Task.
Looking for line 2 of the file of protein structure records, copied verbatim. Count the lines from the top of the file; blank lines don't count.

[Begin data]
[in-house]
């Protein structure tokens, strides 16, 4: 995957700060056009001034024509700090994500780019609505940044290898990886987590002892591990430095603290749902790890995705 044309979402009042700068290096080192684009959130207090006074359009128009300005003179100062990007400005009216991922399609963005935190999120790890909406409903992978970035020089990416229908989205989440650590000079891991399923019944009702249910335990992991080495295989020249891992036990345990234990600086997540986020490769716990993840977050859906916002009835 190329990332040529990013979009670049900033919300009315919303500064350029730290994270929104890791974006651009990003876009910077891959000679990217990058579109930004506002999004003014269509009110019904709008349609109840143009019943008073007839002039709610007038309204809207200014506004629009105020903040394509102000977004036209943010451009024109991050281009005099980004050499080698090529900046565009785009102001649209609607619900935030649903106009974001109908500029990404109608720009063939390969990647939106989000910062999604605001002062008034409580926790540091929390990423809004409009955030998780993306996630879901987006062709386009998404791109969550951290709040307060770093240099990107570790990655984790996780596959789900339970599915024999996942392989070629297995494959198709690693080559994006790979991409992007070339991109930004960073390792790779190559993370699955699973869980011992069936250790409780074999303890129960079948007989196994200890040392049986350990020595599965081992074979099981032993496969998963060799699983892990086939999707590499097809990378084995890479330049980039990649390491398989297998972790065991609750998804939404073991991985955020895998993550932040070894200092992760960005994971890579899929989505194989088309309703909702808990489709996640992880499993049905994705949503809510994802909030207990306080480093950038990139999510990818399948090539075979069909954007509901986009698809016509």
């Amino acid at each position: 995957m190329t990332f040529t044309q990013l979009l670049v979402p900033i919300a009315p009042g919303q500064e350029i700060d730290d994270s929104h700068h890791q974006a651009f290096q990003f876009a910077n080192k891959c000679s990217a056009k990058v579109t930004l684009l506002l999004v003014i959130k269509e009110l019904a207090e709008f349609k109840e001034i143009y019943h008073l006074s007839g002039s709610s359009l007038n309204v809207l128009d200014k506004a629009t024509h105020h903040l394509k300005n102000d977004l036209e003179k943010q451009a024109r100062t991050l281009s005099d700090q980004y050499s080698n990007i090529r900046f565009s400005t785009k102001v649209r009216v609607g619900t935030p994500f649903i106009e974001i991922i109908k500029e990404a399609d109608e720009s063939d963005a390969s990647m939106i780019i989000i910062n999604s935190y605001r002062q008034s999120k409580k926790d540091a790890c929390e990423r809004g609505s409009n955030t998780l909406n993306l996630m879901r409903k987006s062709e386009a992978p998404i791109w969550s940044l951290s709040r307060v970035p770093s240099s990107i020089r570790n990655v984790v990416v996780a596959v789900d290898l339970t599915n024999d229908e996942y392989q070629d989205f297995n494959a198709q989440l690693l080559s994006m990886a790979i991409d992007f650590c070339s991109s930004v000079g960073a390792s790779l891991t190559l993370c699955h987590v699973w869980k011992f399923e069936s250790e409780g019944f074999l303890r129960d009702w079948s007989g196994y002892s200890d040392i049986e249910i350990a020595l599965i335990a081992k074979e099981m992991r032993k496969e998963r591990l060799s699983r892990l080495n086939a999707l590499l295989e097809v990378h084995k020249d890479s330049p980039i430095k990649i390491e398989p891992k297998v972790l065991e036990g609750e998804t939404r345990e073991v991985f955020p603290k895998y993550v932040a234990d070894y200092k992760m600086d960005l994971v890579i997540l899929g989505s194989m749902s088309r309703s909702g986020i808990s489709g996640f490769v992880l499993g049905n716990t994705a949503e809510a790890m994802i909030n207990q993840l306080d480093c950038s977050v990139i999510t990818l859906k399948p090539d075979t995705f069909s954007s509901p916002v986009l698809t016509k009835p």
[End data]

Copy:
């Protein structure tokens, strides 16, 4: 995957700060056009001034024509700090994500780019609505940044290898990886987590002892591990430095603290749902790890995705 044309979402009042700068290096080192684009959130207090006074359009128009300005003179100062990007400005009216991922399609963005935190999120790890909406409903992978970035020089990416229908989205989440650590000079891991399923019944009702249910335990992991080495295989020249891992036990345990234990600086997540986020490769716990993840977050859906916002009835 190329990332040529990013979009670049900033919300009315919303500064350029730290994270929104890791974006651009990003876009910077891959000679990217990058579109930004506002999004003014269509009110019904709008349609109840143009019943008073007839002039709610007038309204809207200014506004629009105020903040394509102000977004036209943010451009024109991050281009005099980004050499080698090529900046565009785009102001649209609607619900935030649903106009974001109908500029990404109608720009063939390969990647939106989000910062999604605001002062008034409580926790540091929390990423809004409009955030998780993306996630879901987006062709386009998404791109969550951290709040307060770093240099990107570790990655984790996780596959789900339970599915024999996942392989070629297995494959198709690693080559994006790979991409992007070339991109930004960073390792790779190559993370699955699973869980011992069936250790409780074999303890129960079948007989196994200890040392049986350990020595599965081992074979099981032993496969998963060799699983892990086939999707590499097809990378084995890479330049980039990649390491398989297998972790065991609750998804939404073991991985955020895998993550932040070894200092992760960005994971890579899929989505194989088309309703909702808990489709996640992880499993049905994705949503809510994802909030207990306080480093950038990139999510990818399948090539075979069909954007509901986009698809016509």